Perhaps this phenomenon is a necessity of life, which by nature has a point of origin and a point of destination and the rails in between cannot help but be travelled each and every day.  Occasionally we lament just like Steve Goodman did – “Half way home, we’ll be there by morning.… And all the towns and people seem to fade into a bad dream.…this train’s got the disappearing railroad blues”.  We come to these places in the night and wonder about the switches in the tracks we didn’t take, knowing we are half way home and watching the rail fade away seemingly faster with each hour heading down to the sea and the morning light.  Perhaps, we don’t think about it much because we just can’t bear it and we’re maybe a little scared of that final termination point. So we clear our minds and drop into the tunnel of sleep that emerges into bright daylight, the stoking up of engines, and a new day’s journey where the noise and heat of the rails overcome those quiet evening thoughts.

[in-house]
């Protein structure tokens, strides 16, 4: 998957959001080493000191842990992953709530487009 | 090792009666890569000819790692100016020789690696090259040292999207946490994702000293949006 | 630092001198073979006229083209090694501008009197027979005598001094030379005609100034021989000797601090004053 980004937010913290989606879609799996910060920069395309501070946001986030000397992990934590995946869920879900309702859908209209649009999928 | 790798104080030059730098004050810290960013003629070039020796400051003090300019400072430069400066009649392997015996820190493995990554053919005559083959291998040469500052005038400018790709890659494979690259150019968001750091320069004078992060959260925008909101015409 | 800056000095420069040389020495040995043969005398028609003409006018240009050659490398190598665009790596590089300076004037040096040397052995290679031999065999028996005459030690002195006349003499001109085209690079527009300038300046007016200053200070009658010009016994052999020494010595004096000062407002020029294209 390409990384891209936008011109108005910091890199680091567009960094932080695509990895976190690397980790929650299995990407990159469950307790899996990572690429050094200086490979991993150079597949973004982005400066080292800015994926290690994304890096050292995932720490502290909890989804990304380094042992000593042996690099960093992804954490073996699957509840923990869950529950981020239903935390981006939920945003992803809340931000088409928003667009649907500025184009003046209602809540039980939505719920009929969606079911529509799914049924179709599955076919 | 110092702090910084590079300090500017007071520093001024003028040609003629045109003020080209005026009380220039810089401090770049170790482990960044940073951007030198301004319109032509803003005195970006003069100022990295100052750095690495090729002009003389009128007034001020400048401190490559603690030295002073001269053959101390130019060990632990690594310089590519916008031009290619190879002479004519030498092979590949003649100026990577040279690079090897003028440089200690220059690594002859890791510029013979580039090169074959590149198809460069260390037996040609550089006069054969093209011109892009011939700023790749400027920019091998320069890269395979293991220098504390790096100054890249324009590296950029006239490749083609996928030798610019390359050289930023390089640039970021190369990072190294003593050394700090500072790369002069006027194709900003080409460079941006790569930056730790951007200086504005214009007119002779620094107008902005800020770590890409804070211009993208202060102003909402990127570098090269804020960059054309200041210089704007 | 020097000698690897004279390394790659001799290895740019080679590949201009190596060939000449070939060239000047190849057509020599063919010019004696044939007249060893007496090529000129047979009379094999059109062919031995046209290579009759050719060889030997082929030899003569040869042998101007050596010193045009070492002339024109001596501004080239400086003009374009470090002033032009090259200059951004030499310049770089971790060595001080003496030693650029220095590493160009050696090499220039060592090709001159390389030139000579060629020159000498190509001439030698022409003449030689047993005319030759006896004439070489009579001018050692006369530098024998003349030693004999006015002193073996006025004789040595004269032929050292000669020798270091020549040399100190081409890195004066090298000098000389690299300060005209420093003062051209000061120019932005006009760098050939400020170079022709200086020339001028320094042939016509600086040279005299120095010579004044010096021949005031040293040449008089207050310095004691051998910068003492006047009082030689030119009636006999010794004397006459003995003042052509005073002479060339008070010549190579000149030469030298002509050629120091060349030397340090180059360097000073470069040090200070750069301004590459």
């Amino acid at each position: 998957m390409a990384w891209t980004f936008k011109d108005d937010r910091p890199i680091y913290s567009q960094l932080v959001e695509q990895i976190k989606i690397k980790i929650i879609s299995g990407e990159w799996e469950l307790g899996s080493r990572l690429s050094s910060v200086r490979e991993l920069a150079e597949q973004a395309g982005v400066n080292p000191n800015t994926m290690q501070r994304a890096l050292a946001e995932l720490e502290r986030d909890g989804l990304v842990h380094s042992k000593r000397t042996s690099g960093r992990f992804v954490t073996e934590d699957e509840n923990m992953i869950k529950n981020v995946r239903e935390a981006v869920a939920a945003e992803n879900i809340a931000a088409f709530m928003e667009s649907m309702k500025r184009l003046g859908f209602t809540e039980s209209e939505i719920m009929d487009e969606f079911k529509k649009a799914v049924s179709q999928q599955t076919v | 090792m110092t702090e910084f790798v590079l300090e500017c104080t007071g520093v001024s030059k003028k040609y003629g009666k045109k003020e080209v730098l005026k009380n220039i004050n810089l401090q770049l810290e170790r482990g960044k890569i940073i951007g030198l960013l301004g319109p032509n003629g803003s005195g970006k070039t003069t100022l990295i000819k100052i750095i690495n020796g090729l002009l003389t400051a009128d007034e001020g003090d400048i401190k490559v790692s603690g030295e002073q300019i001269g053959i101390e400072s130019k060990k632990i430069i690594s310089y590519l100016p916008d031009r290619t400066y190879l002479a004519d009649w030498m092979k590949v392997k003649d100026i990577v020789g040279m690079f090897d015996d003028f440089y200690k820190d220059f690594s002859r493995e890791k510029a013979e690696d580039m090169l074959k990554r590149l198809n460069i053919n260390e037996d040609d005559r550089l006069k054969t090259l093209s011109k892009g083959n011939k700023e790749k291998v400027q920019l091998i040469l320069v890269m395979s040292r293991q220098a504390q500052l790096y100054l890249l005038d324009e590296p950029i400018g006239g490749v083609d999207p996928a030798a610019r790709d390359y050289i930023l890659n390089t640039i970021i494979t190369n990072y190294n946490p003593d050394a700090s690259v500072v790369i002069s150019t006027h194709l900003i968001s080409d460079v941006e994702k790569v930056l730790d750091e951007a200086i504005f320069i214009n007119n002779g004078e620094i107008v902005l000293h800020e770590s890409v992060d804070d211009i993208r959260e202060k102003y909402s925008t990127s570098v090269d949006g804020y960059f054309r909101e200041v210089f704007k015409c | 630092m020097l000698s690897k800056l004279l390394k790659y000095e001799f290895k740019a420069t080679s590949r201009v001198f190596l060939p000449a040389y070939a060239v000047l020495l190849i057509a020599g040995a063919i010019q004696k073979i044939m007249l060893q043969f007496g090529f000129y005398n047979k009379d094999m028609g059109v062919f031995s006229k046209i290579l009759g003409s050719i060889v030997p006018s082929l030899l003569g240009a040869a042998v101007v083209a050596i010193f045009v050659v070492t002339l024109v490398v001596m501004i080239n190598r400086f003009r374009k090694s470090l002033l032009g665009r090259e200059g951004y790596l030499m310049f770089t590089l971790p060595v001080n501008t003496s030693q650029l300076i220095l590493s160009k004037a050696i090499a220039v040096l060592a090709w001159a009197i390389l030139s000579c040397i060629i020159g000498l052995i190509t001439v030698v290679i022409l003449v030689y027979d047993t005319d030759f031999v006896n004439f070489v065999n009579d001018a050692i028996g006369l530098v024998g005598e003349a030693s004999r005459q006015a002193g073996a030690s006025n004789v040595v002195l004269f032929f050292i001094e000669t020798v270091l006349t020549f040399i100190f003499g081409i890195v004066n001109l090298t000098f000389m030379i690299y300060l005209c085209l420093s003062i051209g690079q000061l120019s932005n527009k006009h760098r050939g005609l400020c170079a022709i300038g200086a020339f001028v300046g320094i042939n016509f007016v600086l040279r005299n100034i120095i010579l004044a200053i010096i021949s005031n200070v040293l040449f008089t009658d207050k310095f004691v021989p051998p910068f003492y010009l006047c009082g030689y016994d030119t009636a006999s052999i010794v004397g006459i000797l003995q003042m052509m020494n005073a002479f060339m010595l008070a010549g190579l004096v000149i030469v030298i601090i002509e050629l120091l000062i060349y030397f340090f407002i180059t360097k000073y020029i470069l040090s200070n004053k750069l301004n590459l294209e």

We certainly cannot be God and know each and every passenger, visit every town, haul all cargo. We must choose.  In some sense, we don’t even really do that.  We are more like passengers riding this rail for the first time knowing very little about where the rail will take us or what the odyssey will bring.  Yet most of us act as if we are in complete control and like we own the railroad. We’d be wise to talk to those who had gone before us and even more so to the conductor who is always singing his song for us again hoping we will refrain from our assumed control of his job and would instead enjoy the ride and the interactions that come to us.